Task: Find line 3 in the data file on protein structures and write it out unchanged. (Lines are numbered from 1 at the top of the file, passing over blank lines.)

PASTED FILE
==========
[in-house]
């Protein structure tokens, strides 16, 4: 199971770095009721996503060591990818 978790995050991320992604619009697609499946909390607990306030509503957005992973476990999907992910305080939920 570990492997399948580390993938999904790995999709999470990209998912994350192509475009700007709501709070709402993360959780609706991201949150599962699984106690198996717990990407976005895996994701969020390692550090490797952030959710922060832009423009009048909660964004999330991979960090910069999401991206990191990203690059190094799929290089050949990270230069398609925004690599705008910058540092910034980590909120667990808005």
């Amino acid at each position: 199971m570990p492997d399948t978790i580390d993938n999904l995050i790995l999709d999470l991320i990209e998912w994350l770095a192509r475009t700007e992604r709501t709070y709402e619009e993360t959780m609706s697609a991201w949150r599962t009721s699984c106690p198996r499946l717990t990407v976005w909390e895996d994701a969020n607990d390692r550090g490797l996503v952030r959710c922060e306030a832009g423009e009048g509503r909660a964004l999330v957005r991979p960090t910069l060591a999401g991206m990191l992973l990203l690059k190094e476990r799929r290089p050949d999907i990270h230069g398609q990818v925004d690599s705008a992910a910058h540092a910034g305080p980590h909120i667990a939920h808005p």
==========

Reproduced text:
């Amino acid at each position: 199971m570990p492997d399948t978790i580390d993938n999904l995050i790995l999709d999470l991320i990209e998912w994350l770095a192509r475009t700007e992604r709501t709070y709402e619009e993360t959780m609706s697609a991201w949150r599962t009721s699984c106690p198996r499946l717990t990407v976005w909390e895996d994701a969020n607990d390692r550090g490797l996503v952030r959710c922060e306030a832009g423009e009048g509503r909660a964004l999330v957005r991979p960090t910069l060591a999401g991206m990191l992973l990203l690059k190094e476990r799929r290089p050949d999907i990270h230069g398609q990818v925004d690599s705008a992910a910058h540092a910034g305080p980590h909120i667990a939920h808005p």